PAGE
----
The trade deficit hit $1.9 billion today. Which using one of those ‘bringing it down to a scale you can comprehend’ metaphors means that you owe someone overseas $475 dollars for the stuff you bought this year.
You can add that debt to the rest of the money you own from similar size debts you clocked up last year and the year before. In fact the last time we sold more than we earned for the year was back in 2002 (incidentally also the last year we decreased the amount we imported). Since then we have increased our our exports by nearly $8 billion. Sadly though, on the other side of the ledger, we have increased our imports by nearly $13 billion all during a period when our economy was meant to be booming.
Now there are two sides to this equation. The first, which relates to the $3.6 billion of stuff we sent overseas last month, you will undoubtedly hear for a range of ‘mainstream’ economists and politicians. It says that we are not exporting enough stuff and that we need to act to ‘transform’ our economy so it is more competitive and connected with global markets.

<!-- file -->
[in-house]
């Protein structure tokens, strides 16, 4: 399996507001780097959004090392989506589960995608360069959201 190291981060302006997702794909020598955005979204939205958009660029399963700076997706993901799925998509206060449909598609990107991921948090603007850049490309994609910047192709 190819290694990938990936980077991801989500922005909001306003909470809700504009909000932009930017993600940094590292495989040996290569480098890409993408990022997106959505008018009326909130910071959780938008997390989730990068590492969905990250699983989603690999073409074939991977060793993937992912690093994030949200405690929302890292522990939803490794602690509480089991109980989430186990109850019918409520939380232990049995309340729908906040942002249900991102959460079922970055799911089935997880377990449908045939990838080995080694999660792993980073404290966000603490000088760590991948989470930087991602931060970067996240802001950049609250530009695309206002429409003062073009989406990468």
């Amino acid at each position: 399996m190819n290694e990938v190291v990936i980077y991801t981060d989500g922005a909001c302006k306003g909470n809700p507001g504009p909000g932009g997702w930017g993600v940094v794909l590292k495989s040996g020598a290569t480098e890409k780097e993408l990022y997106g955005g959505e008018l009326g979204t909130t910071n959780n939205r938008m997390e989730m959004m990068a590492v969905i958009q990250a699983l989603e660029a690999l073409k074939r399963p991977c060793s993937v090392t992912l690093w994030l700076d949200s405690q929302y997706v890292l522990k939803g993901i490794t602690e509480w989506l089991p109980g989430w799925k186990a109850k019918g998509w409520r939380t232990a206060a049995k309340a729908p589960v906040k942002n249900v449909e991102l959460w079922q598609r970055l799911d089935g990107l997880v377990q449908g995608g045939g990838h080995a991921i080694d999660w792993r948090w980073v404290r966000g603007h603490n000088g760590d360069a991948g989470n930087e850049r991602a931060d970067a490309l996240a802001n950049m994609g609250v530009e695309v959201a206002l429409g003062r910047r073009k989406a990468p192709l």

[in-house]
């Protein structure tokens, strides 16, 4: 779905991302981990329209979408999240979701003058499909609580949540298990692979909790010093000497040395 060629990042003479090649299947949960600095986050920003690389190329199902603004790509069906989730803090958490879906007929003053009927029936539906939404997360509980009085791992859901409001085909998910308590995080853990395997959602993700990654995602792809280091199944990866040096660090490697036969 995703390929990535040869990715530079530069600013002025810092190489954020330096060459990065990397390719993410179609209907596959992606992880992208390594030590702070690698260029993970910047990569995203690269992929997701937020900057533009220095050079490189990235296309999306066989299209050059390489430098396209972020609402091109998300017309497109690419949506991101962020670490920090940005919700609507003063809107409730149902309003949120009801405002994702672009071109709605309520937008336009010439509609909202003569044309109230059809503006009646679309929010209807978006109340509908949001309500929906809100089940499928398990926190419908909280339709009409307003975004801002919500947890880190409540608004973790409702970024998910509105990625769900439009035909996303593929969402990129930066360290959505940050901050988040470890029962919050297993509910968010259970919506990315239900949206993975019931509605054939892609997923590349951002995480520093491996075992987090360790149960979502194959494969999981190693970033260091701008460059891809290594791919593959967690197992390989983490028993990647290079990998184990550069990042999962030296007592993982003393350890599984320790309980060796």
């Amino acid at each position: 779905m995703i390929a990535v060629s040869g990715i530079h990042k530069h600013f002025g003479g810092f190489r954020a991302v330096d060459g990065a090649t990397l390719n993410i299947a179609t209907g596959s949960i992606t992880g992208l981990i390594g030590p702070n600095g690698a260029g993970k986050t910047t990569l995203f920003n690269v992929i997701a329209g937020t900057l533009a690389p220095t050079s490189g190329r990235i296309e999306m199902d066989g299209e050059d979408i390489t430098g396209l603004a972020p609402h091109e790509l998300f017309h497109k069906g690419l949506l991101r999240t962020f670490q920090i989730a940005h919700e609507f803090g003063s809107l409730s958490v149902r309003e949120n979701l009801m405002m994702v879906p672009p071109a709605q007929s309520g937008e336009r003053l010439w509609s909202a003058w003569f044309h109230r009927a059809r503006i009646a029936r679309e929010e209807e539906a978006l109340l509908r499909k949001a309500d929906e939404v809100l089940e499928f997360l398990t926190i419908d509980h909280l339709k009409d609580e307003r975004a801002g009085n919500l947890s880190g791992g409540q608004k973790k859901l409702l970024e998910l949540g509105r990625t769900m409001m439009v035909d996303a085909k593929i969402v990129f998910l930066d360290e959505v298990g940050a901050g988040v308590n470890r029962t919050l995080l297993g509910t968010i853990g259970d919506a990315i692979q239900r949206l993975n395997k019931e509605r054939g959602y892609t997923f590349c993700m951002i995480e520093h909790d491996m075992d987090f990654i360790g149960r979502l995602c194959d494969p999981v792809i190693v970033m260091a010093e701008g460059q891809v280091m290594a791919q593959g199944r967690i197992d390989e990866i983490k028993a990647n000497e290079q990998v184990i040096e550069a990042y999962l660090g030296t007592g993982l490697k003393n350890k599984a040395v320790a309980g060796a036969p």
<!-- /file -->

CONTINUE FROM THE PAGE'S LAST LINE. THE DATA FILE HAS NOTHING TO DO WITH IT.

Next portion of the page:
The second, and rarely mentioned, part of the equation though is the $3.8 billion of stuff we imported last month. Don’t expect to hear any mainstream economists or politicians asking how much of that stuff could we have made here, giving jobs to New Zealand workers and saving the carbon emissions from importing it? Or how much of the time could we have reused, repaired or recycled some of that stuff already in existence rather than buying a new thing?
Most of the gap between imports and exports is now related to the rising price of oil and petroleum products. While oil has fallen from its US$147 a barrel high last month to below US$130 at present that is still astronomically high compared to US$60 or US$70 a barrel price it was selling for this time last year. If oil can fall nearly US$20 a barrel and still be skyrocketingly high that should be the signal we need to do something about our economy’s reliance on imported goods, especially oil.